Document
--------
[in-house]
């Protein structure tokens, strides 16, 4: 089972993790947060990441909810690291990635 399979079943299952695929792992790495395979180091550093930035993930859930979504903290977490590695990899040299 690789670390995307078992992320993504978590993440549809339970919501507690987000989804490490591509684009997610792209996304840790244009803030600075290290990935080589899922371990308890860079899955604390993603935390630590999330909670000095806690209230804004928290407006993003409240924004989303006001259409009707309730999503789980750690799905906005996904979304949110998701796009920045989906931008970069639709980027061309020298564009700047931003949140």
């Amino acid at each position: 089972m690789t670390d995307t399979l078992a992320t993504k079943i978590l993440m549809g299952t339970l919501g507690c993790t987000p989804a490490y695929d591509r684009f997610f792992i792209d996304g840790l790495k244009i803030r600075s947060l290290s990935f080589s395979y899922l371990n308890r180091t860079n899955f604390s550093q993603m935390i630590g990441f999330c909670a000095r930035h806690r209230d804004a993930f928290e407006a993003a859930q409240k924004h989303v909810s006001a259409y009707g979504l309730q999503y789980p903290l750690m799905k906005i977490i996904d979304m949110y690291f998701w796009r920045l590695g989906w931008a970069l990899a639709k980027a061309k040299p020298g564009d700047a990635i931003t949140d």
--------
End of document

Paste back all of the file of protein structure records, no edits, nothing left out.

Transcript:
[in-house]
């Protein structure tokens, strides 16, 4: 089972993790947060990441909810690291990635 399979079943299952695929792992790495395979180091550093930035993930859930979504903290977490590695990899040299 690789670390995307078992992320993504978590993440549809339970919501507690987000989804490490591509684009997610792209996304840790244009803030600075290290990935080589899922371990308890860079899955604390993603935390630590999330909670000095806690209230804004928290407006993003409240924004989303006001259409009707309730999503789980750690799905906005996904979304949110998701796009920045989906931008970069639709980027061309020298564009700047931003949140």
């Amino acid at each position: 089972m690789t670390d995307t399979l078992a992320t993504k079943i978590l993440m549809g299952t339970l919501g507690c993790t987000p989804a490490y695929d591509r684009f997610f792992i792209d996304g840790l790495k244009i803030r600075s947060l290290s990935f080589s395979y899922l371990n308890r180091t860079n899955f604390s550093q993603m935390i630590g990441f999330c909670a000095r930035h806690r209230d804004a993930f928290e407006a993003a859930q409240k924004h989303v909810s006001a259409y009707g979504l309730q999503y789980p903290l750690m799905k906005i977490i996904d979304m949110y690291f998701w796009r920045l590695g989906w931008a970069l990899a639709k980027a061309k040299p020298g564009d700047a990635i931003t949140d």